Interview (Mr. Kunal Chandra)

Mr. Kunal Chandra,
Managing Director-South Asia at PROINSO

“Please introduce Energetica India readers to PROINSO’s services and products in India.”

PROINSO is a global leader in the solar energy market with business units in distribution and integration, technology and project development services. We offer a full-service portfolio for solar projects of all scales including: procurement, engineering, project development, finance and construction. PROINSO’s Qualified Installer Network is our go-to workforce for installation and O&M services; counting over 2,500 certified solar installers. PROINSO has been trusted by blue-chip companies and governments around the world.

PROINSO, through its unrivaled global value network, holds contracts with Top Tier-1 partners in the solar industry (SMA, Jinko Solar, Huawei, Trojan Battery Company). Product quality and financials of our partners are scrutinized through our strict due diligence procedure ensuring the highest performance, safety standards and bankability of our selected manufacturers. Over a decade of relationships with world-leading PV manufacturers and 2.7 GW global supply footprint put us at the very forefront of market for industry pricing across all components.

We’ve been operating in India since 2010, where we integrate and distribute products from both strategic manufacturer partners and products developed through our technology division. Our local manufacturing is setup for high quality and reliable mounting structures which offers vari-ous rooftop and ground-mount solutions, as well as horizontal single axis trackers. We supply the full range of solar PV components including inverters, modules, structures and complete balance of system ensuring the best coverage for all our projects.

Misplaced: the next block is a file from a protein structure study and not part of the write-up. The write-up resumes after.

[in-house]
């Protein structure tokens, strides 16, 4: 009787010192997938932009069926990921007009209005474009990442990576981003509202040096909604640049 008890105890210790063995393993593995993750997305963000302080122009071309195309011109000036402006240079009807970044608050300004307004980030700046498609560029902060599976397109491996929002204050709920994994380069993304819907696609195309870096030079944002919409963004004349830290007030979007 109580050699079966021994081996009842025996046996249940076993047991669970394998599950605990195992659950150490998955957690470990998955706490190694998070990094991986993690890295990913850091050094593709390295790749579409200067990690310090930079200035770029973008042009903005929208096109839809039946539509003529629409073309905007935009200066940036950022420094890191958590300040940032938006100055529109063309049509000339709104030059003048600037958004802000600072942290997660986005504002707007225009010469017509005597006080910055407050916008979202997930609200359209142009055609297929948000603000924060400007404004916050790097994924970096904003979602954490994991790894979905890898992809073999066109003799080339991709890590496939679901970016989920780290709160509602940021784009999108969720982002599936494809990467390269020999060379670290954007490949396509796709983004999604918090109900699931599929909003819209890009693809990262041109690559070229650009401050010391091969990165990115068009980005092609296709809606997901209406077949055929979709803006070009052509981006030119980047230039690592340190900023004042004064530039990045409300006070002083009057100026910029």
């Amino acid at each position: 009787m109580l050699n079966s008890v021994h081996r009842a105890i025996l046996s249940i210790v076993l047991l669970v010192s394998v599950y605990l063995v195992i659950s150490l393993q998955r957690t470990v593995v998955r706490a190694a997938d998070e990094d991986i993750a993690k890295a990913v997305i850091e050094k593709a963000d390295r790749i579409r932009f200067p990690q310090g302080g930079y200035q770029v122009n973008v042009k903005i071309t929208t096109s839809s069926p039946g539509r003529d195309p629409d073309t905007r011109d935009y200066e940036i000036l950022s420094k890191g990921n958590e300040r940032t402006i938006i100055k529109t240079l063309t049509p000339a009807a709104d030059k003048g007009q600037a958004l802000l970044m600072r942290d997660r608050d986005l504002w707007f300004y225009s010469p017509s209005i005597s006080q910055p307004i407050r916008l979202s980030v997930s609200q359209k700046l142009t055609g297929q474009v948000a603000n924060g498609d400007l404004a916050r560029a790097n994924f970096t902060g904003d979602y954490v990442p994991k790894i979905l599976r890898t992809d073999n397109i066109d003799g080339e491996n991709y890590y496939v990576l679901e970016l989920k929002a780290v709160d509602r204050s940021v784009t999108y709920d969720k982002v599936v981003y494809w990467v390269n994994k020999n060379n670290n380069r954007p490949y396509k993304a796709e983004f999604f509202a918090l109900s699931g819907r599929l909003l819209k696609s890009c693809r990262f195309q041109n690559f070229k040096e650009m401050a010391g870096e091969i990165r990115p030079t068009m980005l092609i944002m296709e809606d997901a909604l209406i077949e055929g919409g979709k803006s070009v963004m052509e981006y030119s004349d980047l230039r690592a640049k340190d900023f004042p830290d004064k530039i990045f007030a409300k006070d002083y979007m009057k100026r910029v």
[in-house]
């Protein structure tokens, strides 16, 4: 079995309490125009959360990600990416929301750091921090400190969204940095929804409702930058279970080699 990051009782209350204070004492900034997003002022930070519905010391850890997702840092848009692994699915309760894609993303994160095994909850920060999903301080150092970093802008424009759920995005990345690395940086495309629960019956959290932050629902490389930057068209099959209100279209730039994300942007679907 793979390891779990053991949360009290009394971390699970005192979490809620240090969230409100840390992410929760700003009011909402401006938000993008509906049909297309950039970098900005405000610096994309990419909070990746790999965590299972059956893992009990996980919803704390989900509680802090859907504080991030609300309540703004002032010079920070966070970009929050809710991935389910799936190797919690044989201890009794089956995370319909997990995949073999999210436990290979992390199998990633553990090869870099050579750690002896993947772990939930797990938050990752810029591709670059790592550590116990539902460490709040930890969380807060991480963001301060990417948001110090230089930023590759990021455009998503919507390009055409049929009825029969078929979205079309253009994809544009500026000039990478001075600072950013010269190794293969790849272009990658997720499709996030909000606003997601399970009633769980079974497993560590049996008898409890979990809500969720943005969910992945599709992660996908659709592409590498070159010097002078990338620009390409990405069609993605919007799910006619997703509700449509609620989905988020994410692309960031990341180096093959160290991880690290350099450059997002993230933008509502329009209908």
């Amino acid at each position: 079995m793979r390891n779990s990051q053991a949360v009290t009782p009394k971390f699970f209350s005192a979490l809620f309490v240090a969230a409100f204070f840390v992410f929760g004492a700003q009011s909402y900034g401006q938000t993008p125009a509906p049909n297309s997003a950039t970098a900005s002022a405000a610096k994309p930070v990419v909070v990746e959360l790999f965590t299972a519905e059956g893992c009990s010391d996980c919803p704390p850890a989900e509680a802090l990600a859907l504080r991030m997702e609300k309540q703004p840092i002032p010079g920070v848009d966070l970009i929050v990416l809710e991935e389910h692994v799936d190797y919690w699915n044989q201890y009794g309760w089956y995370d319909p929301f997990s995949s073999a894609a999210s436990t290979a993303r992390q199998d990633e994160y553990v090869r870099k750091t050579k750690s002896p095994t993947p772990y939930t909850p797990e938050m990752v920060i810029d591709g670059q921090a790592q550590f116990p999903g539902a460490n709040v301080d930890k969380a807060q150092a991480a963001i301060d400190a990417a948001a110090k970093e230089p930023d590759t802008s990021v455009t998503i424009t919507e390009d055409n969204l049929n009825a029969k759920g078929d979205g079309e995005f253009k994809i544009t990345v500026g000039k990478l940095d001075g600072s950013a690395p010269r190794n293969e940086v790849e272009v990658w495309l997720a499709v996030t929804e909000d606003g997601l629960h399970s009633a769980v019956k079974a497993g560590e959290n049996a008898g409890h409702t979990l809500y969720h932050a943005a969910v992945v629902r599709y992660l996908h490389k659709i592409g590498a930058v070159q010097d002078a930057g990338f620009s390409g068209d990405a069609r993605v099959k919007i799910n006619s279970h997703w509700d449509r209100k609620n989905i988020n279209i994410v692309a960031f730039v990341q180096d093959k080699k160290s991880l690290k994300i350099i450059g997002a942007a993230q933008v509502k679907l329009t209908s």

“Can you give us examples of some of your achievements in the solar industry?”

This has been a very successful year for us in terms of recognition for our achievements in the solar industry. We have won 2 project awards and the enterprise award which we are particularly proud of – the Queen’s Award for Enterprise in International Trade in recognition of our outstanding performance in international trading. The Queen’s Award is the UK’s most prestigious award for business success and recipients are chosen on the advice of the Prime Minister, who is assisted by an Advisory Committee that includes: representatives of Government, industry and commerce, and the trade unions.

On the project side, our 28 MWp utility scale project in Teknaf, Bangladesh was the winner of the Asian Power Award in the category “Solar PV Installation of the Year - Bangladesh”. This is the first utility solar project in Bangladesh delivered in partnership with Joules Power Limited, and the first step towards the government’s target of producing 2,000 MW of solar power by 2021. This project is a demonstration of both PROINSO’s business philosophy and global capabilities in solar projects. We believe that a strong collaboration between global and local businesses and institutions is the key to achieving long-term sustainable growth and reaching renewable energy targets, as defined by the Paris Agreement.

Another example is our mini-grid project in East Sumba, Indonesia. Following our short-listing in two Solar Power Portal Award categories this year, PROINSO and our partner Surya were announced as the winners in the “Community Solar Installation of the Year” category. Our 492 kWp distributed generation project in Indonesia has brought electricity to over 900 households and public facilities in the East Sumba Island. This project was completed under the Green Prosperity Project program run by the Millennium Challenge Corporation in Indonesia, a bilateral United States foreign aid agency.

“You were among the first solar companies to launch a corporate social responsibility initiative. Can you tell us more about the activities undertaken by Solar Energy Solidarity?”

At PROINSO, we believe solar is becoming central to powering our homes and businesses. We aim to be at the forefront of this energy revolution. Solar Energy Solidarity started in 2011 as a solidarity initiative, carried out by PROINSO, to embrace corporate social responsibility and commit to providing off-grid communities with the technical tools to use the solar power as a source of clean energy. Solar Energy Solidarity is aligned with the United Nations 2030 Agenda for Sustainable Development to empower communities worldwide. Our goal is to create tangible and measurable impact in diverse areas which are aligned with the UN Sustainable Development Goals.